Bionic Commando

Bionic Commando

What we liked:

+ Great visual presentation
+ Excellent swing mechanic
+ Fantastic music

What we didn't like:

- Level jump is lame
- Multi-player feels tacked on
- Story can be convoluted

Rating
8.1
DEVELOPER: GRIN   |   PUBLISHER: Capcom   |   RELEASE: 05/19/2009
Swinging back into the hearts of gamers.

If I had to pick one developer this year that has answered the call of hardcore gamers it would certainly have to be Capcom. So far in this year alone they have delivered a brand new Street Fighter and Resident Evil title, both of which were excellent titles in their respective genres. They continue the trend of resurrection with their latest 360 and PS3 title Bionic Commando; a follow-up to their classic side-scroller which was recently remade for the downloadable market. This new chapter in the series retains a lot of the original ideas, but also expands on most of them creating an experience that fans of the original and newcomers alike will undoubtedly enjoy.

You once again strap on the iron boots of soldier Nathan “Rad” Spencer roughly ten years after the events of the first game. Nathan has had a rough decade as the game begins with him in prison sans his bionic appendage. Apparently he is on death row and responsible for the animosity between bionically-enhanced people and the rest of the world. He is dragged out of his cell by Super Joe, who fans will undoubtedly recognize from the original game, to investigate an explosion in Ascension City that has leveled much of the world and killed numerous civilians. Joe convinces Spencer to go back into the field with a promise of information about his estranged wife.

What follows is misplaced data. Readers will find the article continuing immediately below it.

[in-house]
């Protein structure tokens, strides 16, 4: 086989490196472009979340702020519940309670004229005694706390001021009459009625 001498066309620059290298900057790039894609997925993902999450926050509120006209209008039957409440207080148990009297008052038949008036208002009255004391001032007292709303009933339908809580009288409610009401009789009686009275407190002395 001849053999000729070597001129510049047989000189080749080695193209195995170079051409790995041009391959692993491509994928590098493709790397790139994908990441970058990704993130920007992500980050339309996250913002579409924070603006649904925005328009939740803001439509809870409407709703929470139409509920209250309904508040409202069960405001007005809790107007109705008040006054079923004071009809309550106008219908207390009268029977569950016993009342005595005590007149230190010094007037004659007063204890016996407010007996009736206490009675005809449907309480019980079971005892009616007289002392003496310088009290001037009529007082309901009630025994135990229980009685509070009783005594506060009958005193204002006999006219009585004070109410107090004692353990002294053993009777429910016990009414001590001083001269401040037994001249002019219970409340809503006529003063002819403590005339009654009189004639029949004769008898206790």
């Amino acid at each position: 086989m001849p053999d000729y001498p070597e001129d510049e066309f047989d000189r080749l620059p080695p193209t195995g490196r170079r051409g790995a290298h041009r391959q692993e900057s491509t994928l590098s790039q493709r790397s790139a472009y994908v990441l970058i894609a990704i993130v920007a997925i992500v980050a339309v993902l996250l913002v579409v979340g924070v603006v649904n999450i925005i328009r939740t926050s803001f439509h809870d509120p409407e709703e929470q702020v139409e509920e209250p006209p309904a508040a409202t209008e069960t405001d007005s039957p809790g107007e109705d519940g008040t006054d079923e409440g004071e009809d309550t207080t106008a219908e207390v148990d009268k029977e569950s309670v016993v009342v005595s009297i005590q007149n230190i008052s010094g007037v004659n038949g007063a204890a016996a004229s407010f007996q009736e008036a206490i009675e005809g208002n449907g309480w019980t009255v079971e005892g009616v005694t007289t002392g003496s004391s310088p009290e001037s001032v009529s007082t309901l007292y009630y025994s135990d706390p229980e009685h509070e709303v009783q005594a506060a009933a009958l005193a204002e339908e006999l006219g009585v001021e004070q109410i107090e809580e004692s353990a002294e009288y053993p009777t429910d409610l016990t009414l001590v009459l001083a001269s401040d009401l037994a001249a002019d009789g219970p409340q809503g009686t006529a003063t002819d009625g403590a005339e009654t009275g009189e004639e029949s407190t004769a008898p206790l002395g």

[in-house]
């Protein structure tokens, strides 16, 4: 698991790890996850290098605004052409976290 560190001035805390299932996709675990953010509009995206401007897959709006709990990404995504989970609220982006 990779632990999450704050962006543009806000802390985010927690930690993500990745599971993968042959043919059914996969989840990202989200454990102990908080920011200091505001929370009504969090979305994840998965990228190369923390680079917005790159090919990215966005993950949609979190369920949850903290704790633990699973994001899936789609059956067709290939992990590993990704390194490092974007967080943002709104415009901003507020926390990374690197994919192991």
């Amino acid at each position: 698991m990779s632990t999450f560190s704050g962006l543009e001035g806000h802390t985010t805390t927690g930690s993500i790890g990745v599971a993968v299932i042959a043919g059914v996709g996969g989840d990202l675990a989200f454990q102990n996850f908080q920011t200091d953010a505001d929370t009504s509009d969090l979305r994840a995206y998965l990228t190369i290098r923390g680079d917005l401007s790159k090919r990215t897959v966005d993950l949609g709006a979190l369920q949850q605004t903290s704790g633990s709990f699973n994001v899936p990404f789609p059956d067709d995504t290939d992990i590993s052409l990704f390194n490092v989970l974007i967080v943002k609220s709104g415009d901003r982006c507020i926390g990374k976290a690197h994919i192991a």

The story moves along at a methodical pace with most of the dialogue taking place over radio comm. Chatter, not unlike Kojima’s infamous sneaking series. The difference here is that the game never stops to take in the dialogue. There are often times where important information is secreted during these interactions, and if you hit a loading screen you will miss out on that piece of storyline. It is also worth mentioning that there are very few cut scenes to be found in the entire game. Overall the story conveys a cheesy popcorn movie vibe that entertains from its dramatic intro to the twisting finale. The voice acting is also top-notch and the score is one of the finest original compositions I have heard in quite some time. The presentation truly makes up for the cookie-cutter narrative.

Much like the original game Bionic Commando is based around using your mechanical arm to maneuver around the environment and of course dispose of baddies. Levels are built vertically, and they are impressive to say the least. I cannot remember another game that had this much diversity for a “shooter”. You will cross vast cityscapes that are in ruins after the blast, trudge through lush forest areas, and even shoot up a library. Not only are the levels impressive aesthetically, they are absolutely gorgeous running in high-definition. In the city area you will see billboards advertising other Capcom titles such as the Tri-Cell one from Resident Evil, or the Re-Armed on referring to the remade version of BC. Navigating the levels is a pure visual treat, and it was the first time in a long time where I found myself panning the camera around to see all the subtle details.